All about the AC40, which will be used for the Youth and Women's America's Cups and the America's Cup preliminary series
The 37th America’s Cup may be retaining the AC75 – albeit with a tweaked rule set – for actual Cup racing, but there will also be a new kid on the block in the form of the AC40. This one-design foiling monohull will be used by teams for training, development and America’s Cup preliminary regattas.
The purchase of one AC40 will be a prerequisite to entry into the 37th America’s Cup with the boats being used for an America’s Cup preliminary series (consisting of two events in the run up to the Cup itself), and also the reintroduced Youth America’s Cup.
Both the Youth AC and Preliminary Events (previously called the America’s Cup World Series) concept have been a feature of past America’s Cups, but both were dropped in the run-up to the 36th America’s Cup in Auckland.
The 37th AC will also introduce a new concept in the Women’s America’s Cup, which will also (controversially for many) take place in the smaller AC40 class that the youths will use.
The first AC40 is now in production by builders McConaghy Boats and is promised for delivery in July 2022 with production slated to be one new boat every five weeks thereafter.
Teams entering the America’s Cup and so purchasing an AC40 will also be given access to a simulator developed by Emirates Team New Zealand for pre-delivery training.
The birth of the AC40
In the run up to the 2021 America’s Cup all teams tried out various test boat platforms – often modified 30-40ft racing yachts – in order to get to grips with the previously untried new concept of keel-less large foiling monohulls that had been introduced for the AC75.
These test boat platforms were used by the teams to test foil shapes. For some, it was also a first opportunity to start getting to grips with the complex soft wingsails that had been newly introduced to the America’s Cup world with the AC75 rule.
The last team to launch a test platform was the (successful) Defender of the Cup, Emirates Team New Zealand.
The Kiwis were last onto the water with their test boat (they launched Te Kahu, the test boat, after their first AC75 hit the water but before their second race boat AC75, Te Rehutai), and also had the advantage of the team’s highly advanced simulator and computing platform. So it’s unsurprising that the New Zealand team’s test boat looked easily the most polished and closest to the AC75s in almost every way.
It is also hardly surprising that, as Defender and co-writer of the 37th America’s Cup rules, the new one-design AC40 class looks very similar indeed to both Te Rehutai (from which the hull shape is taken) and Te Kahu.
How does the AC40 work?
The AC40 is designed to behave in a similar way to the AC75. They have two large, weighted foils on either side of the boat but no traditional keel.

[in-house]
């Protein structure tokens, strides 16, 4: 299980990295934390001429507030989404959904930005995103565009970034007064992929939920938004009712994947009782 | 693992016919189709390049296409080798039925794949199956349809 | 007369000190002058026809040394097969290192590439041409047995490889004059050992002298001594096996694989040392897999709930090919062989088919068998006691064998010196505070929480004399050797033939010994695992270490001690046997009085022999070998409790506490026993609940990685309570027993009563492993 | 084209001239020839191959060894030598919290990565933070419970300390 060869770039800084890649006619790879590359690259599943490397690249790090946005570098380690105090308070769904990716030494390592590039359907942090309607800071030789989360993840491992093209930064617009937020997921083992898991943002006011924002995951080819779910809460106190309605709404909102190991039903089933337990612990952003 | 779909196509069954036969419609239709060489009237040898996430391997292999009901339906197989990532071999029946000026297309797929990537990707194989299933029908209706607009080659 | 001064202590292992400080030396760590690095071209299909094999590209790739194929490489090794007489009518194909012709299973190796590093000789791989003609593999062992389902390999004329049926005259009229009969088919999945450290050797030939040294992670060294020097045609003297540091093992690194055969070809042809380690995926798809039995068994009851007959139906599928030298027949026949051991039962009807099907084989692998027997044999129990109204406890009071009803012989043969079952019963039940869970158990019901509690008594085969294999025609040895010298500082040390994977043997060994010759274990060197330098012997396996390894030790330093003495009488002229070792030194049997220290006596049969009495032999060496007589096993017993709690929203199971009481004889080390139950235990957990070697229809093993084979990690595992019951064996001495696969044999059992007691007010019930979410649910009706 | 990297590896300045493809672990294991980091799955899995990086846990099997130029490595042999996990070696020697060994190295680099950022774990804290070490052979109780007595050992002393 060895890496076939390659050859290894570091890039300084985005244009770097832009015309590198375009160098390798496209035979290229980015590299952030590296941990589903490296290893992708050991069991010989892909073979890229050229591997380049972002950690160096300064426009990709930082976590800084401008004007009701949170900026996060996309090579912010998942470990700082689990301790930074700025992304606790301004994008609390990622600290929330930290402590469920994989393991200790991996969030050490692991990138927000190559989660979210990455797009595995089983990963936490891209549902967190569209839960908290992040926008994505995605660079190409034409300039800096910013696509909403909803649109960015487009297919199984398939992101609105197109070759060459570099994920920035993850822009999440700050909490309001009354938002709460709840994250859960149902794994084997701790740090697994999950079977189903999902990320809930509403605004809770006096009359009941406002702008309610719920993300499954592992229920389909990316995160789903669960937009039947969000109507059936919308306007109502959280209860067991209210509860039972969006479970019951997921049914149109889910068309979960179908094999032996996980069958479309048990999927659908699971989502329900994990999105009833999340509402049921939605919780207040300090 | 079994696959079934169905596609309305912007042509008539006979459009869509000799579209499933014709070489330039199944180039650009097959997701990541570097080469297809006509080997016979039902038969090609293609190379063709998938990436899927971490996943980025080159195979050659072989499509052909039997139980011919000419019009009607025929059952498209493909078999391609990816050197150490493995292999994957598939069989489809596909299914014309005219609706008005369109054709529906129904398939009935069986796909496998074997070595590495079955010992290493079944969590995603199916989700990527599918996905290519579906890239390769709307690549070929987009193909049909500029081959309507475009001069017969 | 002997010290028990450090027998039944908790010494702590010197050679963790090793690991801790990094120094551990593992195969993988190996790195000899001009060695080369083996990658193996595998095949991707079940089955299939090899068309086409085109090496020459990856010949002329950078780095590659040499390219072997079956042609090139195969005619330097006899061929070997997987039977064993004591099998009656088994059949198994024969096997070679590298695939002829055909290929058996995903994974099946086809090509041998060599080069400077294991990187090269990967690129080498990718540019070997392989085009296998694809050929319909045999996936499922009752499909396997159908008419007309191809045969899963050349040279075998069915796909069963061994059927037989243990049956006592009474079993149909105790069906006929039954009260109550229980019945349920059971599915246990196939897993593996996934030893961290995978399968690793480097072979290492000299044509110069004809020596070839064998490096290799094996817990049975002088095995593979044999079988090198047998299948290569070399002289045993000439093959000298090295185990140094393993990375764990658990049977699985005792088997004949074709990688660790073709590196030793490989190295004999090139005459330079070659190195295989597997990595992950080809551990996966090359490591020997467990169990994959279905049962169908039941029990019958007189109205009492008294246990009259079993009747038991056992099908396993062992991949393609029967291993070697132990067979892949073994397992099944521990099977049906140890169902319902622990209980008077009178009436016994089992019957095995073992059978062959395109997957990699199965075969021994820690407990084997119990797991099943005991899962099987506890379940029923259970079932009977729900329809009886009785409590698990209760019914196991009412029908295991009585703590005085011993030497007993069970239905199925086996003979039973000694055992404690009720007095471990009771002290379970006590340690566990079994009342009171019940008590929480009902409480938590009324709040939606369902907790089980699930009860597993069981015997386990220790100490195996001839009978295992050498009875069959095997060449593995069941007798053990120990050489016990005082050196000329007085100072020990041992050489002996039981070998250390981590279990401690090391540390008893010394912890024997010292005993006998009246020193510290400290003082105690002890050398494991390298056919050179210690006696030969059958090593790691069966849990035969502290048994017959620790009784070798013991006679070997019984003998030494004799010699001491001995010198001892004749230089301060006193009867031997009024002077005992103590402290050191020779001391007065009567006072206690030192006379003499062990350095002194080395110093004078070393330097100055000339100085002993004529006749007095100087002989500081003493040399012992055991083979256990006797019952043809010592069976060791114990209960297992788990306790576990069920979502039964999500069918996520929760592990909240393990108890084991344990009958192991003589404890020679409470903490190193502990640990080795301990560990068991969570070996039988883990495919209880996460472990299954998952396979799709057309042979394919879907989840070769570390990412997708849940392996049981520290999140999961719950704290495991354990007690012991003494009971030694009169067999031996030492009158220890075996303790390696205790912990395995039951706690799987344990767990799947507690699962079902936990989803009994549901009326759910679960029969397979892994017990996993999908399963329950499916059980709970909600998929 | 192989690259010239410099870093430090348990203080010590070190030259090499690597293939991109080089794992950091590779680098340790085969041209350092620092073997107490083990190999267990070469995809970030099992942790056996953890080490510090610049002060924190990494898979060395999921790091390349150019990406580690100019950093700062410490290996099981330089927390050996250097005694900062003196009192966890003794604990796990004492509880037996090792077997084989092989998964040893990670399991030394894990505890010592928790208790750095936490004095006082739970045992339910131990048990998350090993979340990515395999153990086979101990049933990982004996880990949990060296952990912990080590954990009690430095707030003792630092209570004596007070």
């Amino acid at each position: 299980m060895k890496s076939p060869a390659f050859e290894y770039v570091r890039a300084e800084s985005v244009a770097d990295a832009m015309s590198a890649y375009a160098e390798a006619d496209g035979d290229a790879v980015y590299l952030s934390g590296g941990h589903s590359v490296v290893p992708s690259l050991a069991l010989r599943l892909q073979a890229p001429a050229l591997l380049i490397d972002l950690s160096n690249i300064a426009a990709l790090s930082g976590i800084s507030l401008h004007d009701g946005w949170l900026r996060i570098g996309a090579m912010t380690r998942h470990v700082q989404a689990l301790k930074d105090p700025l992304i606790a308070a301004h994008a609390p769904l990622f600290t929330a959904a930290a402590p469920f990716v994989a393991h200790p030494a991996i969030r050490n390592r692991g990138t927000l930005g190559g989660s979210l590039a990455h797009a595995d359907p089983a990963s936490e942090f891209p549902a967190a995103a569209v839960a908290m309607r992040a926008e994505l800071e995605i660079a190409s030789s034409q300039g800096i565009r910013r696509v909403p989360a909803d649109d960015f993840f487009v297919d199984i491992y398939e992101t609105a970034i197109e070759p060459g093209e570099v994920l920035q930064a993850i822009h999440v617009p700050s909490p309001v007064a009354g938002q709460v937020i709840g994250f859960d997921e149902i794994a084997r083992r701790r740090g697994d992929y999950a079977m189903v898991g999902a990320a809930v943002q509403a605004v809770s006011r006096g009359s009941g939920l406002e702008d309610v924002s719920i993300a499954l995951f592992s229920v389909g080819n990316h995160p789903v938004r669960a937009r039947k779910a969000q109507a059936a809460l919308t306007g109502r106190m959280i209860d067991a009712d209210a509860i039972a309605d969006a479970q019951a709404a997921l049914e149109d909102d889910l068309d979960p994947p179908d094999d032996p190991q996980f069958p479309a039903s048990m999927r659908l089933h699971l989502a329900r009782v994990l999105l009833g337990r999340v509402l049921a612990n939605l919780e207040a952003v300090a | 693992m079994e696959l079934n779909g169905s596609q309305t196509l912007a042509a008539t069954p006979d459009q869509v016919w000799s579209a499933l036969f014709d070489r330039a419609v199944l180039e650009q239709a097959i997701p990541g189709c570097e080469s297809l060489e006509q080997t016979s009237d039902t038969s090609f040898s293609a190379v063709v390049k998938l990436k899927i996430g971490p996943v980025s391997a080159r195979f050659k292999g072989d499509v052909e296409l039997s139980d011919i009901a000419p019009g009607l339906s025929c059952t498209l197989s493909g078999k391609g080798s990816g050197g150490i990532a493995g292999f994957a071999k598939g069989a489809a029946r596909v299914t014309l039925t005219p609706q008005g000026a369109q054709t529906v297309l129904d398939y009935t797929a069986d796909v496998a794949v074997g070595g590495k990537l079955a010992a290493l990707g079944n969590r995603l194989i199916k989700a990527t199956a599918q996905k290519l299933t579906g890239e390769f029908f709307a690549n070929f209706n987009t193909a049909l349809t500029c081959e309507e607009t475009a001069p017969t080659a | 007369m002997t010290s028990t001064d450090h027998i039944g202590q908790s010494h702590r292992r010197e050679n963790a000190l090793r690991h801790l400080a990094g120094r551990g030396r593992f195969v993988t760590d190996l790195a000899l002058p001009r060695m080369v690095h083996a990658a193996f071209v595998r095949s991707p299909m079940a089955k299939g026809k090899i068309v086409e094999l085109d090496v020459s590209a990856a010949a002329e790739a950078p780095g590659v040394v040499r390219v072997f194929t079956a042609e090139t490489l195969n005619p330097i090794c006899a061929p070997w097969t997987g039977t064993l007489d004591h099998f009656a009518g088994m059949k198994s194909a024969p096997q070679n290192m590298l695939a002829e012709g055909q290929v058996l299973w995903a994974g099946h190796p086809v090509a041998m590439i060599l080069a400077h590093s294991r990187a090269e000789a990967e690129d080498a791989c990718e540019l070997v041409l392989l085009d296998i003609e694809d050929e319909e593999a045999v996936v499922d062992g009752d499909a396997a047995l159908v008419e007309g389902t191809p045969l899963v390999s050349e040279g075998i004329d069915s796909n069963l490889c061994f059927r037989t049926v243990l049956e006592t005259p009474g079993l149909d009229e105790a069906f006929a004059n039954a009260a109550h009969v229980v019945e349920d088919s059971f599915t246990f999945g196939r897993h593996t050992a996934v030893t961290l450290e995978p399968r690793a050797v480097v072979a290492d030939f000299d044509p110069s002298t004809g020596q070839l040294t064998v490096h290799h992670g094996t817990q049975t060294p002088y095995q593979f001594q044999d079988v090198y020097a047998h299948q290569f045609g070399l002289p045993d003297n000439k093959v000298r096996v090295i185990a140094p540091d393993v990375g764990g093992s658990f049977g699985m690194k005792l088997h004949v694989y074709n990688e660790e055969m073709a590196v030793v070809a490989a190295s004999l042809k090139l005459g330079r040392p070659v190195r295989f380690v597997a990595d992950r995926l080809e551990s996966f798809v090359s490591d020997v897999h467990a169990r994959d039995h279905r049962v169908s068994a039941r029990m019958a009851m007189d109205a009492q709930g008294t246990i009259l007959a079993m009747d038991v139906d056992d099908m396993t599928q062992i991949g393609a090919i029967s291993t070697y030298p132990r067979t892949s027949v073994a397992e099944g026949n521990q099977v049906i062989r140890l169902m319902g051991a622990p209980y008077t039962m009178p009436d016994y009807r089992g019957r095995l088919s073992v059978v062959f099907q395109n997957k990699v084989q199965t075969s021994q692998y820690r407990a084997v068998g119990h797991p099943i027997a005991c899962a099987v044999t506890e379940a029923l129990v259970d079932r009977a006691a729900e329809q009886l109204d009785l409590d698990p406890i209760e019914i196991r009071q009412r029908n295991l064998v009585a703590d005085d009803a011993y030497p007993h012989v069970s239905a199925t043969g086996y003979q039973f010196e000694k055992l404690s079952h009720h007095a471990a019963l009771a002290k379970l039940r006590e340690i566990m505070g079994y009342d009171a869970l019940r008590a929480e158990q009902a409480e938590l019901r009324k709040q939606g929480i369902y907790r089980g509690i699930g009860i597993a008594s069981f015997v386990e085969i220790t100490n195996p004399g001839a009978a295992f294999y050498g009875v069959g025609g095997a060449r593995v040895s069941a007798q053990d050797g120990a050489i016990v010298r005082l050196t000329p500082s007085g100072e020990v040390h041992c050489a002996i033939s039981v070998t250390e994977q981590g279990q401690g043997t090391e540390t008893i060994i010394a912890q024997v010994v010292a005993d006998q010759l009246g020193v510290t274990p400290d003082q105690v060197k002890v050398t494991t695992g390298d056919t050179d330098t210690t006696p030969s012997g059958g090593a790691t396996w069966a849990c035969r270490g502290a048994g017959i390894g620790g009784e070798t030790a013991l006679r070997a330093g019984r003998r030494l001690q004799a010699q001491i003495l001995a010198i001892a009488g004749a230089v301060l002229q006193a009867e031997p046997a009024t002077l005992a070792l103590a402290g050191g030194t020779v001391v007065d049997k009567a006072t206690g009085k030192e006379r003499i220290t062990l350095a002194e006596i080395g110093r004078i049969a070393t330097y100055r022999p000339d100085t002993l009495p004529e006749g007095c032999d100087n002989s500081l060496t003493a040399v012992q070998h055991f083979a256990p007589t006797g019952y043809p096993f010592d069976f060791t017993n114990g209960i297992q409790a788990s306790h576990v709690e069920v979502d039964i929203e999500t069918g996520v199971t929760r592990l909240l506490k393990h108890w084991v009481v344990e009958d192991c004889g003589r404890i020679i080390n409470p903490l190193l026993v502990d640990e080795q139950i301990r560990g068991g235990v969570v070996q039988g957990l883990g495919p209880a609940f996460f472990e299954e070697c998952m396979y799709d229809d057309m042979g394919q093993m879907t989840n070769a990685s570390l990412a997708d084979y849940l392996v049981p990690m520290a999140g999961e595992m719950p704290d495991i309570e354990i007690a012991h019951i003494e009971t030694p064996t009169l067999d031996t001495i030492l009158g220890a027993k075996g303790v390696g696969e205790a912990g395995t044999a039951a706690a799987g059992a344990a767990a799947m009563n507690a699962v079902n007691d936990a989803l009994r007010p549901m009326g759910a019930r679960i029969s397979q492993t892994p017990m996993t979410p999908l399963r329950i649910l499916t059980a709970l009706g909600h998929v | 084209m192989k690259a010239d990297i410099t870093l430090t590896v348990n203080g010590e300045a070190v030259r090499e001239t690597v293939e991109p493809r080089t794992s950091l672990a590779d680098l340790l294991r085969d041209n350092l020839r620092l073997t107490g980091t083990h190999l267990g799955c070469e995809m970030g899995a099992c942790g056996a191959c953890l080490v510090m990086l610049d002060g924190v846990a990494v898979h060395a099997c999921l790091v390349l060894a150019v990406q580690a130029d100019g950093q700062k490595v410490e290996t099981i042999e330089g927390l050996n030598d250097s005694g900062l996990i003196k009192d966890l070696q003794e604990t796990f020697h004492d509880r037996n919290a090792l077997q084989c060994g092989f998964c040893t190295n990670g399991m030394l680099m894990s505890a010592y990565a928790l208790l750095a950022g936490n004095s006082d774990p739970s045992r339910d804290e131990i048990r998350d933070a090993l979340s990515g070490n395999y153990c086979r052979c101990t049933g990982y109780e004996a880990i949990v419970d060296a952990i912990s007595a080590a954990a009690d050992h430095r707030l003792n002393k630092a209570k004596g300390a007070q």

The boats are designed to foil on one foil only with the windward foil raised out of the water to reduce drag and provide increased righting moment.
With only four crew members onboard the AC40 there will be a reliance on a variety of automated systems, including a battery powered system replacing the need for grinders, and automated controls to adjust foiling height and self-tacking headsails.
In terms of the rig, the AC40 will mimic the AC75s and will feature the same D-shaped mast on which two sail skins will be hoisted to create a soft wingsail, offering plenty of control but a sail plan that can be easily raised and lowered from onboard.
As with both the finalists in the 36th America’s Cup there will not be a boom, with a variety of hydraulics used to shape the sail from foot to head.
Southern Spars will supply the mast spar, while North Sails will be the supplier for the sails.
Is the AC40 a one design?
The AC40 concept is designed to meet a variety of criteria, providing one-design racing in the run-up to the America’s Cup itself (and for the Youth and Women’s AC) but also to function as a test platform for the teams to develop and trial concepts ahead of building their AC75s for the America’s Cup proper.
This second function is vital to control costs – it is much cheaper to develop concepts on a smaller class than it is on the larger AC75.
But when it comes to the two preliminary events ahead of the AC (a third preliminary event will be sailed in AC75s), the Youth America’s Cup, and the Women’s America’s Cup, all boats will need to be stripped back to conform to the one-design AC40 rule.
In their modelling so far, Emirates Team New Zealand report that in light winds the AC40 is expected to be able to sail at up to 26 knots at 46º upwind and 30 knots boat speed at 138º downwind.
At the upper limits of 20 knots TWS, the boat speeds are expected to escalate to 39 knots upwind at 41º and 44 knots at an angle of 155º downwind.
Can I buy an AC40?
In theory, an AC40 can be bought by anyone, allowing for the possibility of private ownership. As a further step on from this, Emirates Team New Zealand say the simulator will be available to private owners, should anyone be looking to purchase one of the scaled down AC class.
Whether or not any private owners would be tempted by this remains to be seen. It would certainly be a thrilling boat to own, though running costs and complexity could also be incredibly high.
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